A story of success

November 2018

What is success? For some, only wealth and power define it. For most, success is living a nice life with a job, a home, a family, an annual vacation, perhaps. For many, success is getting out of bed in the morning.

Let’s meet Billy-Joe. This young man, in his early thirties, is too familiar with this last definition of success. So how did he move from despair to hope? From isolation to the joyful anticipation of a Christmas baby?

Billy-Joe was a sickly baby, and very thin. The doctors said he needed to gain weight. And so a loving Grandma made that her mission. Soon Billy-Joe was a chubby child, then an obese boy. Unfortunately, his weight made him an easy target for all the bullies who lurk in schoolyards. In order to protect himself, he spent long hours at home, finding fun and relief in front of a video game. But, eventually, the bullying led him to quit school at 17. He found a full-time job at a gas station, so he could contribute to family finances. When work was over, it was home to the console, granola bars and pbj’s. Fortunately, he had a few good friends, and through them, at age 18, he met the love of his life, Janice. Six years later baby Miranda was born.

Over the next few years Billy-Joe worked at a variety of jobs, always managing to support his family, though it has been payday to payday. In the meantime, Janice began attending programs at Our Kids Count off and on for several years. One day, when his day off coincided with an OKC breakfast, he decided to join his family. “I wanted to make sure it was a safe place for them,” he said.

This was a big step for him as strangers had often been unkind and even cruel. To his surprise, the staff was friendly, smiling, inviting, and most of all, respectful. He was asked if he would like to join their Every Parents Group. So he did....and found a corner to sit in and just watch and listen. He heard stories so similar to his, saw families so similar to his, all treated with kindness and respect. It was a great family outing and he began to feel better about himself. Soon he was helping out in some of the Community Kitchen programs.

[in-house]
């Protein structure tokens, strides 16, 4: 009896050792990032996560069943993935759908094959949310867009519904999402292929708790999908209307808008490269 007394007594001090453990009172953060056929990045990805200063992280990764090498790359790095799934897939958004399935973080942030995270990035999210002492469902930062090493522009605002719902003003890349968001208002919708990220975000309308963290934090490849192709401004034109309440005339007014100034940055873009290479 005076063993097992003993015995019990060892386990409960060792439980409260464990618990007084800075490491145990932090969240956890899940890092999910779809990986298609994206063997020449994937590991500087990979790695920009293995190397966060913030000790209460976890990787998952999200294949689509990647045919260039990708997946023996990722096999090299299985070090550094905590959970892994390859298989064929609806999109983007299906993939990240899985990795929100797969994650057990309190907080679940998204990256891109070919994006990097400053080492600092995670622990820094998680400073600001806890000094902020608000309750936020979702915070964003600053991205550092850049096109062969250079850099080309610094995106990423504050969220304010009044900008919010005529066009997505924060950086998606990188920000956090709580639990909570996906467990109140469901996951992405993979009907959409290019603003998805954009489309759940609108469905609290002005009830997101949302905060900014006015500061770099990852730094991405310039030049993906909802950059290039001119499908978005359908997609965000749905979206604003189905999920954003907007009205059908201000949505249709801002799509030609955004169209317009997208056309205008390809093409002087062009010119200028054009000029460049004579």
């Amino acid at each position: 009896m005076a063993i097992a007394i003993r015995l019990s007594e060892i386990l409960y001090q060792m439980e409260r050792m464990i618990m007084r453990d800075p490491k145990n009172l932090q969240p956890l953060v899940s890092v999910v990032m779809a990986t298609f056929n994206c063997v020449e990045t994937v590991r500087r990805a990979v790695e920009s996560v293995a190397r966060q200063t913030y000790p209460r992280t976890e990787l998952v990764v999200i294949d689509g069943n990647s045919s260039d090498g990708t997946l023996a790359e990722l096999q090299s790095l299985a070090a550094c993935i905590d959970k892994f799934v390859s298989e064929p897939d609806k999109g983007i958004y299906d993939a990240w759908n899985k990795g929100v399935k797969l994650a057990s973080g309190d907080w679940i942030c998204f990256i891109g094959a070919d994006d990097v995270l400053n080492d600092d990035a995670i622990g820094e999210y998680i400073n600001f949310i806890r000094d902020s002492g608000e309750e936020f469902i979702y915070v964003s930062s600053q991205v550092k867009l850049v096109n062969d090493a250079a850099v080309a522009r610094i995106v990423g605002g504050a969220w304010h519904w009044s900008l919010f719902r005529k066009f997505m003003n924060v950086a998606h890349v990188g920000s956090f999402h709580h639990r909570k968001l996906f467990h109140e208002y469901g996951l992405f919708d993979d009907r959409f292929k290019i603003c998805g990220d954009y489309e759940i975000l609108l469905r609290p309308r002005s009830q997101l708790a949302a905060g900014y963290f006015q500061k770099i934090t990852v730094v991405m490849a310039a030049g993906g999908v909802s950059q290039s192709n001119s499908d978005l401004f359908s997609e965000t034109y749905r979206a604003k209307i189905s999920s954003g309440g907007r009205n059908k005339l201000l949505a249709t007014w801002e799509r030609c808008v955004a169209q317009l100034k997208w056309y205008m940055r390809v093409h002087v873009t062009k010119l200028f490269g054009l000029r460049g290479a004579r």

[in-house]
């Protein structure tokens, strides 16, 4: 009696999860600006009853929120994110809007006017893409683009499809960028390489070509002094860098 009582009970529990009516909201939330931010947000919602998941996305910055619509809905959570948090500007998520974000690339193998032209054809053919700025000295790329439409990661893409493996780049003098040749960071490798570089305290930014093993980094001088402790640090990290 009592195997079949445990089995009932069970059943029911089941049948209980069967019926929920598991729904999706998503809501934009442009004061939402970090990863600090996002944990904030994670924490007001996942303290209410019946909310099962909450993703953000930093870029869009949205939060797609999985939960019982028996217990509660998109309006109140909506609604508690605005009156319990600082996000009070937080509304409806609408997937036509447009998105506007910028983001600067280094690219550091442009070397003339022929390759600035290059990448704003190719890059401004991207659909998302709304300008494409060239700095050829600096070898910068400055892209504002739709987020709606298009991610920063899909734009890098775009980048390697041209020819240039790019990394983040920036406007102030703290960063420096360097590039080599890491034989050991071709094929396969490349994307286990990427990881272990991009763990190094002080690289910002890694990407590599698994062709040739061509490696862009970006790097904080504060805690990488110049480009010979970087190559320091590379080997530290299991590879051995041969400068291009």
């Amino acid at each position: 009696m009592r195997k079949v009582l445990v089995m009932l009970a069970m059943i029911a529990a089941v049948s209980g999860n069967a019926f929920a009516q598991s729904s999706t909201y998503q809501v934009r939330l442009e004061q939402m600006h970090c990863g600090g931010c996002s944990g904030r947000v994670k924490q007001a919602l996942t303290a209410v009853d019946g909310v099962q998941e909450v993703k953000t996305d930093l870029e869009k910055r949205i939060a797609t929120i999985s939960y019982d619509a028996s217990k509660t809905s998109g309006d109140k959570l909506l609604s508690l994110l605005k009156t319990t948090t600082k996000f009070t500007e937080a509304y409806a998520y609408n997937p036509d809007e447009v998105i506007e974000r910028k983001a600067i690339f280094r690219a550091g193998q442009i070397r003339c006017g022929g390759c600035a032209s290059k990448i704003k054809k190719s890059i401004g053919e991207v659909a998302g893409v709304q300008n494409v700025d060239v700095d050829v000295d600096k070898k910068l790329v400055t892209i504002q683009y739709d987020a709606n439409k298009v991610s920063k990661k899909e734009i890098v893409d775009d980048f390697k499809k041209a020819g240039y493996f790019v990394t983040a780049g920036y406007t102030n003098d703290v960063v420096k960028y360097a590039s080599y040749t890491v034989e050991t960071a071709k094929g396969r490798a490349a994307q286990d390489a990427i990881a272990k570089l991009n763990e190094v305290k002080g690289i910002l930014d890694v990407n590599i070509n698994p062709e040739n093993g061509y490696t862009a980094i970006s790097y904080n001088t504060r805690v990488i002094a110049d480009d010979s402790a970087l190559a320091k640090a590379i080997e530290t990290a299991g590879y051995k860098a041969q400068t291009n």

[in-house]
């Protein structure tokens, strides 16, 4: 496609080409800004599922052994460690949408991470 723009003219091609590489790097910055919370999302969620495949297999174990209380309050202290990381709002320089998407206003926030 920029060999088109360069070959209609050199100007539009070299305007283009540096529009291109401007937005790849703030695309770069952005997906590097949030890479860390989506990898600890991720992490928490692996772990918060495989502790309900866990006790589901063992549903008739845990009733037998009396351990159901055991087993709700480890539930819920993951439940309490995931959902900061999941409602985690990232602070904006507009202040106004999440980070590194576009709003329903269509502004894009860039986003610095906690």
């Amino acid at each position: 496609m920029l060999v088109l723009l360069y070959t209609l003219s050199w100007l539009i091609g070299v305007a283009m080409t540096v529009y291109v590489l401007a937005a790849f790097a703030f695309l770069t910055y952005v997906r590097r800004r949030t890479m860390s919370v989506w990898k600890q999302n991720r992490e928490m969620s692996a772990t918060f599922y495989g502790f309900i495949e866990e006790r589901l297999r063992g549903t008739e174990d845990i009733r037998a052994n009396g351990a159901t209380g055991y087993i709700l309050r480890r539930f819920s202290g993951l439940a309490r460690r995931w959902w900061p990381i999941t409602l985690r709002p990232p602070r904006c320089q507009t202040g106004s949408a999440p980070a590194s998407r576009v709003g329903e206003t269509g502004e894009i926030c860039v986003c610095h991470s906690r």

After a year or so Billy-Joe was asked to join the planning committee, eventually taking a seat on the committee’s executive. As one of the few male attendees his point of view was much appreciated. He was slowly being pulled out of his shell. Billy-Joe feels that he has become a better father. He has learned skills like calming techniques and light meditation to ease his anxiety. He now understands that as an introvert he needs quiet time to recharge, so instead of feeling guilty, he now knows he is stronger for taking care of his needs too.

Billy-Joe still faces many challenges. He is learning to eat a wider variety of food (“The chickpea burgers were really good!”). His weight, though starting to cause health issues, is coming off slowly. He and Janice are learning to cope with their daughter’s Type 1 Diabetes. He wants to learn how to garden. There are days when he struggles to get out of bed, but they are rare. Mostly he focuses on his successes. He has learned amazing coping skills. He is learning to cook. He owns his home, which has two levels rented to family members who provide not only needed income, but lots of love and support. He has a job he really enjoys.

He knows success is found in the everyday, ordinary steps he takes to be a better person. Oh, and that Christmas baby? He or she is actually due on Christmas Day.

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